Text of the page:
A skirt is the lower part of a dress/gown or a separate outer garment that covers a person from the waist downwards.
At its simplest, a skirt can be a draped garment made out of a single piece of fabric (such as pareos). However, most skirts are fitted to the body at the waist or hips and fuller below, with the fullness introduced by means of darts, gores, pleats, or panels. Modern skirts are usually made of light to mid-weight fabrics, such as denim, jersey, worsted, or poplin. Skirts of thin or clingy fabrics are often worn with slips to make the material of the skirt drape better and for modesty.
In modern times, skirts are typically worn by women. Some exceptions include the izaar, worn by many Muslim cultures, and the kilt, a traditional men’s garment in Scotland, Ireland, and sometimes England. Fashion designers such as Jean Paul Gaultier, Vivienne Westwood, Kenzo and Marc Jacobs have also shown men’s skirts. Transgressing social codes, Gaultier frequently introduces the skirt into his men’s wear collections as a means of injecting novelty into male attire, most famously the sarong seen on David Beckham.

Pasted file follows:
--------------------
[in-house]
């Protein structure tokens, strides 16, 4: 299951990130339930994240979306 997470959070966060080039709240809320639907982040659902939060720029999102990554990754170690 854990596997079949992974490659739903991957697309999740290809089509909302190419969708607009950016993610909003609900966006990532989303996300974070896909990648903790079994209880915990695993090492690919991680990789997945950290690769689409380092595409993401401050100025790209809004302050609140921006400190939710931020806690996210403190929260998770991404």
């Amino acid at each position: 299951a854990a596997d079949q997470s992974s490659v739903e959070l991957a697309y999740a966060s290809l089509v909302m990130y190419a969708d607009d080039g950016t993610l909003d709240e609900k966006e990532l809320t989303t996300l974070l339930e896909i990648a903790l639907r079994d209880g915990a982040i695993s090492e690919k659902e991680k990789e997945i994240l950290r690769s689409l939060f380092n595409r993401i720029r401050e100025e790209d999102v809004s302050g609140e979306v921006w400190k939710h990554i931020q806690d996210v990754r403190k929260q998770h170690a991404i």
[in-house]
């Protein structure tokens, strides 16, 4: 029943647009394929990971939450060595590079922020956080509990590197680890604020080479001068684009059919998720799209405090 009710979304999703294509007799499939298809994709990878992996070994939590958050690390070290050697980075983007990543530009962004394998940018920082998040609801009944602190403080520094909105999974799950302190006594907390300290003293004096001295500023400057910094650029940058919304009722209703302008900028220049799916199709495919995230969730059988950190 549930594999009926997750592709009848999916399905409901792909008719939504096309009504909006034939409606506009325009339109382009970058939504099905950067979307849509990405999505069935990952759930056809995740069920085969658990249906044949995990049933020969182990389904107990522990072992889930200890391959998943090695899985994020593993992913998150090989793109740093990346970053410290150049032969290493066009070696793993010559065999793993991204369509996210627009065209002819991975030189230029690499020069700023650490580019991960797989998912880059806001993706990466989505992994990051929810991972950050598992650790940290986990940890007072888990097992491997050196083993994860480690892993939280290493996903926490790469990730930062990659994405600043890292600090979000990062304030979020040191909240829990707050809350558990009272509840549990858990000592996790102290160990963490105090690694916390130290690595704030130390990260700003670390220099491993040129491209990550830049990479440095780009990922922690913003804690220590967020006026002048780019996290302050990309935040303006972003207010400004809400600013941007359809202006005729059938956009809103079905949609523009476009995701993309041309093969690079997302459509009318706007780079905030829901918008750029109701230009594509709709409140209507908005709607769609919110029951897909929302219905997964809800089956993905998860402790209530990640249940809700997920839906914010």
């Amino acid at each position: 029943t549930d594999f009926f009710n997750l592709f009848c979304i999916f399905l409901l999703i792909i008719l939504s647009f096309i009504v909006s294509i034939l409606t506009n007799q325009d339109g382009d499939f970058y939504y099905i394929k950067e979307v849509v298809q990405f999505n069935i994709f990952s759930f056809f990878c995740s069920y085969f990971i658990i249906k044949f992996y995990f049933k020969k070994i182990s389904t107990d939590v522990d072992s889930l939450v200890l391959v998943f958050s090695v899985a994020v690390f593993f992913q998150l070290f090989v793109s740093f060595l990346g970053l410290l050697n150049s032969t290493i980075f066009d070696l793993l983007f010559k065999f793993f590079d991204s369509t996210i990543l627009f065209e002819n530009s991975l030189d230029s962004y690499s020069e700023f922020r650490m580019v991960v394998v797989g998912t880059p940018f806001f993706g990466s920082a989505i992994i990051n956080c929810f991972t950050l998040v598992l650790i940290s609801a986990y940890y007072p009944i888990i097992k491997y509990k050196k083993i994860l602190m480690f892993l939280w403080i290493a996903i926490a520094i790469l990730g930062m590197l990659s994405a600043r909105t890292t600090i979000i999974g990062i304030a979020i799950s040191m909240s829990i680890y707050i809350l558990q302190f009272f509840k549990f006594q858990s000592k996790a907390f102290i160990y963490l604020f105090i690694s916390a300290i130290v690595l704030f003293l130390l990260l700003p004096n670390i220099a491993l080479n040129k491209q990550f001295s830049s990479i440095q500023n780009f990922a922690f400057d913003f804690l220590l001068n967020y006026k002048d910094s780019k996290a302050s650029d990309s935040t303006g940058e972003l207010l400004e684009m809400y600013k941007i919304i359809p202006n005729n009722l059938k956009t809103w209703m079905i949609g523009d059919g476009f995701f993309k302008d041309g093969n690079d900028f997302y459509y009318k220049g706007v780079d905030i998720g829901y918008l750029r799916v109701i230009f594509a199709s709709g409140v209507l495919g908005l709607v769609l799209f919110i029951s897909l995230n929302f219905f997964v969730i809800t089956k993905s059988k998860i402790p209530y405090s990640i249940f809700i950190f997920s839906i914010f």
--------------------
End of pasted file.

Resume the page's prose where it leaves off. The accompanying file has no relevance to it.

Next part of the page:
The hemline of skirts can vary from micro to floor-length and can vary according to cultural conceptions of modesty and aesthetics as well as the wearer’s personal taste, which can be influenced by such factors as fashion and social context. Most skirts are self-standing garments, but some skirt-looking panels may be part of another garment such as leggings, shorts, and swimsuits.